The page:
If its true that sophomore slumps happen because of the pressure produced by musicians getting their whole lives to write their first album and just one or two to put together the second, Victim of Love should have been a disaster. I shouldnt need to explain Charles Bradley’s backstory — everything else written about him does — but lets just say the road to 2011s No Time for Dreaming, released when the Florida-born singer was all of 62 years old, was a bumpy one. Fortunately, the album turned out to be a rare instance of things going Bradleys way, a stunning tribute to the now-immortal soul-stirrers of his younger years (James Brown and Al Green among them) that occasionally sounded as vital as its predecessors did four decades or so ago. And, defying the aforementioned logic, the follow-up falls just a step or two below that debut.
Compared to the airing of grievances that was No Time for Dreaming — standout Why Is It So Hard seemingly let out decades of frustration over the course of its four minutes — Victim of Love is nothing but smooth sailing. But that doesnt mean Bradleys totally content these days. The major theme here is, of course, love, and Bradleys walloping sob of a voice is more than capable of extricating all the feelings that come with his subject. Theres adoration in that voice when he sings lines like My life was cold / You put the flame on it; he sounds both desperate and lost when he asks, Where do we go from here?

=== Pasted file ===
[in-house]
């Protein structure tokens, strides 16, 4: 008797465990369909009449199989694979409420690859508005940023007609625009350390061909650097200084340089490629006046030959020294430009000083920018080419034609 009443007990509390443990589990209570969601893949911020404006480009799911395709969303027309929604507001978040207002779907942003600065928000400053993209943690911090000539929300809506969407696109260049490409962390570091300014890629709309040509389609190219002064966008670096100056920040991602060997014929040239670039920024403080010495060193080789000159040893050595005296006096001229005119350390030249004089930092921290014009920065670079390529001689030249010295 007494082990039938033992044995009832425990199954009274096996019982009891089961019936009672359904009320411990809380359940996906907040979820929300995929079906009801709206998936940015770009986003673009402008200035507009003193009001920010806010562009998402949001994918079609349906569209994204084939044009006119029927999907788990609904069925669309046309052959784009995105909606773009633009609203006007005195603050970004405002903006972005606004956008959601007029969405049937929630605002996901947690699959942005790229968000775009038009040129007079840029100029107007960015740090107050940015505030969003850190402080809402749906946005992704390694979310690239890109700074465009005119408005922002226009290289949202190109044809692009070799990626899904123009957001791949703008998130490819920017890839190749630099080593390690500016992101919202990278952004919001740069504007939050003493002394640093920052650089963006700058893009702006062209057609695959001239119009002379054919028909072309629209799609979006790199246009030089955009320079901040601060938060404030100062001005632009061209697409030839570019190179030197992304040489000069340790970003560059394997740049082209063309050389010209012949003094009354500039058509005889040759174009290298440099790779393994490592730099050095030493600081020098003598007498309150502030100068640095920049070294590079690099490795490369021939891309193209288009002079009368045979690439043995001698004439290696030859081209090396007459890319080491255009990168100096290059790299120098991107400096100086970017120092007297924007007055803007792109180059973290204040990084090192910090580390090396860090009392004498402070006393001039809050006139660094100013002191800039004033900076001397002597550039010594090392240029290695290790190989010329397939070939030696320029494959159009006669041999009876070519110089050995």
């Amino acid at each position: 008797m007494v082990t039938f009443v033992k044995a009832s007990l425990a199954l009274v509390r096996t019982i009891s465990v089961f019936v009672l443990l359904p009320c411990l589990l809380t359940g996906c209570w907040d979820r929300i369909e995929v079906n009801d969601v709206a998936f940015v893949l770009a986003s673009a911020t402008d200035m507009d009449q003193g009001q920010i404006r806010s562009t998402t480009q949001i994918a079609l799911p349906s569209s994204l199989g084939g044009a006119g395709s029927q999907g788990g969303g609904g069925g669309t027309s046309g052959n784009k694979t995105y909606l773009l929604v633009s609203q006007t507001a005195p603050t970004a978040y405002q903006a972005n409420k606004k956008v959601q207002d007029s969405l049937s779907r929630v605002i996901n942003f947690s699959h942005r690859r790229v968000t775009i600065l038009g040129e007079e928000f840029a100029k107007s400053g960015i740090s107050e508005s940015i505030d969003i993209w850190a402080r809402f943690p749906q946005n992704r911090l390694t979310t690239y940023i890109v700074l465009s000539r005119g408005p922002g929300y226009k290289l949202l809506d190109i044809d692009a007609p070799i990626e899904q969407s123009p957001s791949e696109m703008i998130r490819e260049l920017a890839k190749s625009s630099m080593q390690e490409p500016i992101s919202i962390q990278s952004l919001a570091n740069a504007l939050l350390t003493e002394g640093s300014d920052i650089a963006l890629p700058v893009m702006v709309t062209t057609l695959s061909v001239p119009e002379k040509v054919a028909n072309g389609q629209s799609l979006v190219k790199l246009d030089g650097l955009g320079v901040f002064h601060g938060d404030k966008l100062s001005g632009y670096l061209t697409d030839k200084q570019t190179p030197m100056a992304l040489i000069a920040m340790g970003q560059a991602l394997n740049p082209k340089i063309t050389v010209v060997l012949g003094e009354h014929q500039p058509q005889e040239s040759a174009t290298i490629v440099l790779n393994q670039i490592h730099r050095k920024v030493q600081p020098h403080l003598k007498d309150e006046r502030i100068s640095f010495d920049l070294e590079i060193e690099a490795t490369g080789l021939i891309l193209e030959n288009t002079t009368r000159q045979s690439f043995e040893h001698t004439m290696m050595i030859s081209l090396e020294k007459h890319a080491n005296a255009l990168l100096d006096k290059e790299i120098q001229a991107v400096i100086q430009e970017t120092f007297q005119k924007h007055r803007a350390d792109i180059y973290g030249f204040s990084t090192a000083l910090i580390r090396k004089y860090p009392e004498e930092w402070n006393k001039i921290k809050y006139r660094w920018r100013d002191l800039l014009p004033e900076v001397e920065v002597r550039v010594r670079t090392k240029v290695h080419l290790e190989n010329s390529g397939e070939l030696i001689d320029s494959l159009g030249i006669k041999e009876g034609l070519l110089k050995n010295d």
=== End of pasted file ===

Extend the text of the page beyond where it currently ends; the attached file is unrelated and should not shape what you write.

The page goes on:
As was the case with Dreaming, Bradley enlisted The Menahan Street Band for his accompaniment here. Its pretty uniformly vintage-soul stuff — barreling horns, wafting backing vocals, single guitar chords on the upbeat — but it never sounds antiquated. More importantly, though, barring the few flashy guitar solos, gleaming organ licks, and, by default, the instrumental Dusty Blue, the Brooklyn sextet is always lively without shifting the focus from Bradley. And since Bradley still has plenty to say (or, as the case may be, shriek), Victims a major success.
Essential Tracks: You Put the Flame on It, Victim of Love, and Where Do We Go from Here